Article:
It should be noted in advance that in case a phrase allocated as a domain name is the same/similar/related to a registered trademark or trade name on behalf of someone else, the owners of the trademark and trade name are protected against the domain name owner if they meet certain conditions. By taking advantage of the protections afforded to them in the Industrial Property Law and the Turkish Commercial Code, these persons may file a lawsuit against the domain name owner in court and request that the internet domain name be allocated on their behalf. At this point, the arbitration procedure offers a faster solution to those concerned.

What is the Arbitration Method for Resolving Internet Domain Name Disputes? (ITCA and ICANN)

In resolving domain name disputes through arbitration, the domain name extension should be looked at first. Because Turkey’s domain name arbitration authority is limited to domain names with “tr” extensions, and foreign arbitration centers, whose authority ICANN recognizes, are authorized in terms of domain name extensions other than this.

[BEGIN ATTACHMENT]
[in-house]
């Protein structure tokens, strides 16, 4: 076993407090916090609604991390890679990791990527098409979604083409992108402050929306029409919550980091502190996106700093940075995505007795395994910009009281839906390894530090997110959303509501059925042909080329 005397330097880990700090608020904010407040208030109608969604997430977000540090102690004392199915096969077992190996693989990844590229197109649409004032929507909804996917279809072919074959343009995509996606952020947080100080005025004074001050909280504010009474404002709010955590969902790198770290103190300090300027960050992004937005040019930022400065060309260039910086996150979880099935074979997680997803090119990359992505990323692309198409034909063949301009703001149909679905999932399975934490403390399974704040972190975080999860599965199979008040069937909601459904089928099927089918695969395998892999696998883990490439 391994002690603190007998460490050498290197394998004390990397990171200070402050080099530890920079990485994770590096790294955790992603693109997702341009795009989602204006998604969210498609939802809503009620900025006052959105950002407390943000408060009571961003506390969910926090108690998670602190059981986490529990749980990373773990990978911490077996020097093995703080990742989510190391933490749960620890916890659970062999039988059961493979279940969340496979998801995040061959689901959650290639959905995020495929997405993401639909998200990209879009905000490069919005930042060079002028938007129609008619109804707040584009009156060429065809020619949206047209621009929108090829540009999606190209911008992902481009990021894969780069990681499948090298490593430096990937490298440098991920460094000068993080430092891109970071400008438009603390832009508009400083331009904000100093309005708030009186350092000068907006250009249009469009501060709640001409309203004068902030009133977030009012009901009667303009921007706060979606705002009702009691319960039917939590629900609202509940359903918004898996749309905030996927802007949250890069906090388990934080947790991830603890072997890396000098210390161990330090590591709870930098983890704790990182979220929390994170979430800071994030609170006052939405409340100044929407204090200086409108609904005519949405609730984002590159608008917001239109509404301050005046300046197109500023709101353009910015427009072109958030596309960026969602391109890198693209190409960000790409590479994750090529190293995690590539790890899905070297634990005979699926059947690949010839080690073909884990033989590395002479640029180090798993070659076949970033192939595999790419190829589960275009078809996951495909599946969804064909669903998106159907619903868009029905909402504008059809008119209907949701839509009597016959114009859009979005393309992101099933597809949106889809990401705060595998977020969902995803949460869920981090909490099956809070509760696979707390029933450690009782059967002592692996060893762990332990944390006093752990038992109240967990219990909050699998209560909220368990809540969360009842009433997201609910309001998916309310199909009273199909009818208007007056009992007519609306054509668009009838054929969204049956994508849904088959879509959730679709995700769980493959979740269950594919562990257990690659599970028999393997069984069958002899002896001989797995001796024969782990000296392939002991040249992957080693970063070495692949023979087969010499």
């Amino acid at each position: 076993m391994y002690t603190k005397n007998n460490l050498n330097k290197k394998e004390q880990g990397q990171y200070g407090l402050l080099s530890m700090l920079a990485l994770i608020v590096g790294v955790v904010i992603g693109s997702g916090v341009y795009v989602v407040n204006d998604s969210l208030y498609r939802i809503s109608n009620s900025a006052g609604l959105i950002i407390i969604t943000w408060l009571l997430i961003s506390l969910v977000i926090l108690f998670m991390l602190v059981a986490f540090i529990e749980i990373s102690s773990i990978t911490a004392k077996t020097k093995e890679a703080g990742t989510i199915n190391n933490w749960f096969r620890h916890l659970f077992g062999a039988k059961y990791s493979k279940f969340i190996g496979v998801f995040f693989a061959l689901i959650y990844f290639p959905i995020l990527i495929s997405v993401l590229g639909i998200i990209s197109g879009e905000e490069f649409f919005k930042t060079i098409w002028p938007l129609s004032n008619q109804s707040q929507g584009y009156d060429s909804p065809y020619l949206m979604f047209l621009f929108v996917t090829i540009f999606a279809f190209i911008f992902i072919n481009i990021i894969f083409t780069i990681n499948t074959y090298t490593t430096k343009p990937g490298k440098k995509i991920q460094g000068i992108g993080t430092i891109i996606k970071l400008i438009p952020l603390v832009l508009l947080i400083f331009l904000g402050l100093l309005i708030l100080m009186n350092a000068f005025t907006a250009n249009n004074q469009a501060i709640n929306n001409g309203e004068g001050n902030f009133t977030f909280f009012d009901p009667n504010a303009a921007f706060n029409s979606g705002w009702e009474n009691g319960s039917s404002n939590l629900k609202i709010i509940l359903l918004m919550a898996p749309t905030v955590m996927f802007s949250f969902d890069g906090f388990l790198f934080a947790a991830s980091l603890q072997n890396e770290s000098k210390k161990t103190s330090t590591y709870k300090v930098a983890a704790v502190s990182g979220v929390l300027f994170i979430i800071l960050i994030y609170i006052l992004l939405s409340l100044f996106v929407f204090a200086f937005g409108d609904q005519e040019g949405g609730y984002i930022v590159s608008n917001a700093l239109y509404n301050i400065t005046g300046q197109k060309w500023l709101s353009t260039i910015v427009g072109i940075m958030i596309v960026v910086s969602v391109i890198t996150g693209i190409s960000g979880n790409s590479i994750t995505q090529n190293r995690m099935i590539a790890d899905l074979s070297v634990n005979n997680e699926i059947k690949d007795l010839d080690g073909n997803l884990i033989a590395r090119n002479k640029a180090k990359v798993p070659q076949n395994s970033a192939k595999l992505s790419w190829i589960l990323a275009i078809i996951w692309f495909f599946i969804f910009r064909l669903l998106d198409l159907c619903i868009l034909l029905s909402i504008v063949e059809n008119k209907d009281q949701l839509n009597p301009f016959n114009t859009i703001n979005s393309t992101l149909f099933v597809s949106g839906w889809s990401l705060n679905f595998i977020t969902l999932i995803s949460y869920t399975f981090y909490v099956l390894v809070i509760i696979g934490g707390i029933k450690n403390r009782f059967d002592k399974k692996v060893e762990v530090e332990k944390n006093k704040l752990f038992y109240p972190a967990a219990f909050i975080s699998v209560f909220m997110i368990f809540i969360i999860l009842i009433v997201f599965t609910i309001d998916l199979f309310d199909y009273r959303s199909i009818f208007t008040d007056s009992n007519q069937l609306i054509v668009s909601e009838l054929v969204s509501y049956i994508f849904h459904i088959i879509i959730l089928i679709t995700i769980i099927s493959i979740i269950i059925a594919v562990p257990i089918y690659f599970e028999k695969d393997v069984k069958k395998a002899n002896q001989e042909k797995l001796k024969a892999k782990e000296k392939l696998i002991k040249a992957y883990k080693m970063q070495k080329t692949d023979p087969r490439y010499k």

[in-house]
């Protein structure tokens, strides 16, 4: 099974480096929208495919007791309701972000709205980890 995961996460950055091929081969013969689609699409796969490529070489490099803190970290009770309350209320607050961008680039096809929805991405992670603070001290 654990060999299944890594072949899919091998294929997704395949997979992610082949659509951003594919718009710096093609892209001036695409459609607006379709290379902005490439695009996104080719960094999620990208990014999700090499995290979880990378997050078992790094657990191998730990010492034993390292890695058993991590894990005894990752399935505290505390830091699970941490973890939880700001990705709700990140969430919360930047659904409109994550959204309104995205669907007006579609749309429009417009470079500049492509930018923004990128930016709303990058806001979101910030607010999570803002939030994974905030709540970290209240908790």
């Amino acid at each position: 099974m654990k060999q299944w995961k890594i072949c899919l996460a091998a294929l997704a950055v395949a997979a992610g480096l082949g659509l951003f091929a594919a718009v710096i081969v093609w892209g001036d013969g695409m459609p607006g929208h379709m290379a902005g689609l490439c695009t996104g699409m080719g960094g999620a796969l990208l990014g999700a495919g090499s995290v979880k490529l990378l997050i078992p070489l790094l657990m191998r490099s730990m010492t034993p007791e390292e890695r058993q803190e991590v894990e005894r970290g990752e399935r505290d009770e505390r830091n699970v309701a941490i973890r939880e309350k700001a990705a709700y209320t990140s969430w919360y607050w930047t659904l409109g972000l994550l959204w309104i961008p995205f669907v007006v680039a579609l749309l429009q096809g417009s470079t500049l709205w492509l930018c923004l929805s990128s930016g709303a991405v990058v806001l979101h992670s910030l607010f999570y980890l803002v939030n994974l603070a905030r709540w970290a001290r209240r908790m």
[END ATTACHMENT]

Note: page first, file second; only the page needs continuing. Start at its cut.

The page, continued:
Therefore, when applying for arbitration, the issue of which arbitration center the interested parties will apply to is determined from the beginning. It is necessary to apply to the arbitration center authorized according to the extension of the disputed domain name.

Decisions made by both authorities (ITCA and ICANN) are executive and bind the parties. With this, the parties have the right to file a lawsuit before or after initiating the arbitration process regarding the same dispute. It is also possible to revoke the arbitration decision according to the court’s decision.

Related Article: New Center of Arbitration in Istanbul.

The details that we think may be useful regarding the application procedure in terms of national and international arbitration mechanisms are as follows;

National Arbitration Procedure in Internet Domain Name Disputes (ITCA)

In accordance with article 5(1/a) of the Electronics and Communications Law No. 5809, the Ministry of Transport and Infrastructure is the institution that determines the policies regarding the provision of internet domain name service in our country. Pursuant to article 6(1/v) of the same Law, the Ministry implements its policies in this field through the Information Technologies and Communications Authority (ITCA).

In this framework, ITCA authorizes and supervises the Dispute Resolution Service Provider (DRSP)(arbitration center) to settle domain name disputes.